Matthew grimaced. "Do you think the Tigers have-"
The man behind the podium cleared his throat and an anticipatory hush fell across the crowd. Matthew faced forward.
"Ladies and gentleman, you are here today to bear witness to the last will and testament of-"
The conference room door opened. Everyone turned around to stare at the latecomer. A woman, tall, slender, and dressed in stark business attire, walked inside. Her high heels beat a sharp staccato against the marble.
She took the nearest seat available, which happened to be right next to Sherlock. John had never seen anyone with such perfect posture. It was as if a steel rod had been surgically attached to her spine.
The woman pushed a button on her mobile then looked up at the lawyer. "Sorry," she mouthed, adjusting the Bluetooth device on her ear.
The lawyer shuffled the paperwork on his podium. "As I was saying, you've been called here today to bear witness to the last will and testament of Ms. Rebecca Elinore Frost. My name is Edmund Hiddleston. I am the lawyer in charge of Ms. Frost's estate. Before we begin, I must verify attendance. When you hear your name, please respond."
He read off a list. Unsurprisingly, a number of people shared the Frost surname.
"Noelle Graves," the lawyer called.
"That would be my mother," answered the woman beside Sherlock.
Mr. Hiddleston gave an irritated sniff. "Substitutes are not allowed. The notice I sent out made it clear it was necessary for all listed to be here."
"I'm afraid that would be rather difficult, as she's dead."
"Dead?" The lawyer dropped his pen and gazed at her in consternation.
Flipping through the pile of paperwork, he muttered something uncomplimentary about a new secretary. He reached a page at the bottom of the stack and slid it out. "Your mother is Noelle Graves, born the 13th of March 1952, correct?"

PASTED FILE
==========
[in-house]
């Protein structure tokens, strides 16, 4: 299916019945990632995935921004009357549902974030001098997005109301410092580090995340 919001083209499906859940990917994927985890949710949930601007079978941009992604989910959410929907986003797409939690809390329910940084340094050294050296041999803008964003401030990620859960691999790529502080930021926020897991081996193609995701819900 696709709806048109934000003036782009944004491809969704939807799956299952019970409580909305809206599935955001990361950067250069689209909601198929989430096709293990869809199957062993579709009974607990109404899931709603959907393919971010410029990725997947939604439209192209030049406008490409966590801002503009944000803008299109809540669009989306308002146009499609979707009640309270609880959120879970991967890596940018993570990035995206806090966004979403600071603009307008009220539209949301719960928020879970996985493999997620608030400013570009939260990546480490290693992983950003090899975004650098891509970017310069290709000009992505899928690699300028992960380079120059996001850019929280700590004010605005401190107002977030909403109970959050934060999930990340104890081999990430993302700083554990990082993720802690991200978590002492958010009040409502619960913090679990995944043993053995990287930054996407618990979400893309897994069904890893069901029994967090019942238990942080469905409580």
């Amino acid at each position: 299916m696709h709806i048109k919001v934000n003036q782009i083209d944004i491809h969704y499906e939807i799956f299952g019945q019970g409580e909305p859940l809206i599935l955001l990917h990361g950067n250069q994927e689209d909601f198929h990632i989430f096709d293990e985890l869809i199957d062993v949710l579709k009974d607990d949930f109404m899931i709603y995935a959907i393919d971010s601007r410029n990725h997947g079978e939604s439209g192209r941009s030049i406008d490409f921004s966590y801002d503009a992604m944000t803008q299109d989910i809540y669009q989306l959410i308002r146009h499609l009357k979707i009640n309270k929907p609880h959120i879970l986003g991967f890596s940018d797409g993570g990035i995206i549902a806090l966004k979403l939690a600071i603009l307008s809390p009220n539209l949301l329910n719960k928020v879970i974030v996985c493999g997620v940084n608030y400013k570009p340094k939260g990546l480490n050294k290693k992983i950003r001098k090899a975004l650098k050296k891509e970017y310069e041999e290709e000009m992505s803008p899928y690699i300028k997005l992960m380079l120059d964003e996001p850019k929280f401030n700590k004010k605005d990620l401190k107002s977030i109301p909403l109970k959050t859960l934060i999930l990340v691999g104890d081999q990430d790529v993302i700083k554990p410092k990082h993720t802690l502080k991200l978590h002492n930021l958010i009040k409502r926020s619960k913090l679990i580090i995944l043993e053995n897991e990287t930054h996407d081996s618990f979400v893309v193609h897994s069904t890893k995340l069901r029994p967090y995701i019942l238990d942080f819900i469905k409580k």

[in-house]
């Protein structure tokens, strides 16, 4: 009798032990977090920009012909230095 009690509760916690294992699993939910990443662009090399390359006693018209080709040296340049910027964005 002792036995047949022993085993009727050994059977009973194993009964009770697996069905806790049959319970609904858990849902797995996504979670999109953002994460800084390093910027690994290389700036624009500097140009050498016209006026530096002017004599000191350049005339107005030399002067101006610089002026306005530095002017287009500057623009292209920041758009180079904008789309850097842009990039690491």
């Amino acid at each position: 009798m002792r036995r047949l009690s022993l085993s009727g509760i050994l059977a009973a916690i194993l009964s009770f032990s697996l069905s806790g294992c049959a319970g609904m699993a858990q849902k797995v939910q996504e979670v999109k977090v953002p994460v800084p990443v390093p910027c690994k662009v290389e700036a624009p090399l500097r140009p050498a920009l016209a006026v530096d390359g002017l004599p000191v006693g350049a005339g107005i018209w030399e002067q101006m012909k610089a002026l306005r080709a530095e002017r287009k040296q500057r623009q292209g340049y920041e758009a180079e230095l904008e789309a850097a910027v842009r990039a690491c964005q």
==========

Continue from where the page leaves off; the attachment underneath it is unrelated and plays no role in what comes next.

"Yes. She married my father, Jamison Walker, in 1976."
"Why isn't your father here then?" Exasperation colored his tone.
"He and my mother were killed in a skiing accident when I was fourteen," she replied, her tone so matter of fact she could have been discussing the weather. Granted, it had to have been at least fifteen years since the accident. She appeared to be in her late twenties, possibly early thirties.
The lawyer eased his spectacles up the bridge of his nose. "Do you have any family members who are not dead? Aunts? Uncles? Siblings?"
She shook her head and a few strands of red hair came loose from a bun secured by a large metal clip. "I had an older brother, but he's passed on as well. I'm afraid you're stuck with me, Mr. Hiddleston."
The lawyer gave a small cough. "I see. It appears the information we have regarding your mother is sorely out of date. Did you bring the death certificates and your birth certificate?"
"My assistant will collect them when we've finished here." He paused, his pen poised for action. "I didn't get your name, Miss?"
"Walker. Vivian Walker."
Mr. Hiddleston nodded then continued on down the list.
A white-haired gentleman stared in their direction. John couldn't decide whether the impeccably dressed man was watching Sherlock or Miss Walker or perhaps the painting on the wall behind them. Although, if he had to bet on one of the three, he'd wager the old man's attention was absorbed by the woman. She fidgeted with her mobile, spinning it around in one palm in a practiced movement.
Sherlock eyed the phone, seemingly fascinated. It appeared perfectly normal from John's vantage point, but who knew what the mobile looked like through the eyes of Sherlock Holmes? For all he knew, his friend had deduced she made a living as a magician, preferred tea over coffee, and enjoyed long walks on the beach.